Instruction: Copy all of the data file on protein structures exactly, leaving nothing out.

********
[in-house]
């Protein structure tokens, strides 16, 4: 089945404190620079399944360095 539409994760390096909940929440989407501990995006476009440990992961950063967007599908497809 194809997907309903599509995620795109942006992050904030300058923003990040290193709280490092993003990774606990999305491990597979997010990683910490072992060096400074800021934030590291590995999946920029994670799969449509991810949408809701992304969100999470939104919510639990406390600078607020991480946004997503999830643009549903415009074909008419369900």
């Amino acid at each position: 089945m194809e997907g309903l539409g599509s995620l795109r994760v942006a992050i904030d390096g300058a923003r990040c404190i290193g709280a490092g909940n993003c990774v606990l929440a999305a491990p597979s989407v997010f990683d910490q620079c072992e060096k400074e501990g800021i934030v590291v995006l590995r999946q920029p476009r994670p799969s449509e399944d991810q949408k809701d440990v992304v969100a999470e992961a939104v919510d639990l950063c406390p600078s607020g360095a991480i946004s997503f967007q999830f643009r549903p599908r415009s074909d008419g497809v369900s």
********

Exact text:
[in-house]
């Protein structure tokens, strides 16, 4: 089945404190620079399944360095 539409994760390096909940929440989407501990995006476009440990992961950063967007599908497809 194809997907309903599509995620795109942006992050904030300058923003990040290193709280490092993003990774606990999305491990597979997010990683910490072992060096400074800021934030590291590995999946920029994670799969449509991810949408809701992304969100999470939104919510639990406390600078607020991480946004997503999830643009549903415009074909008419369900």
């Amino acid at each position: 089945m194809e997907g309903l539409g599509s995620l795109r994760v942006a992050i904030d390096g300058a923003r990040c404190i290193g709280a490092g909940n993003c990774v606990l929440a999305a491990p597979s989407v997010f990683d910490q620079c072992e060096k400074e501990g800021i934030v590291v995006l590995r999946q920029p476009r994670p799969s449509e399944d991810q949408k809701d440990v992304v969100a999470e992961a939104v919510d639990l950063c406390p600078s607020g360095a991480i946004s997503f967007q999830f643009r549903p599908r415009s074909d008419g497809v369900s």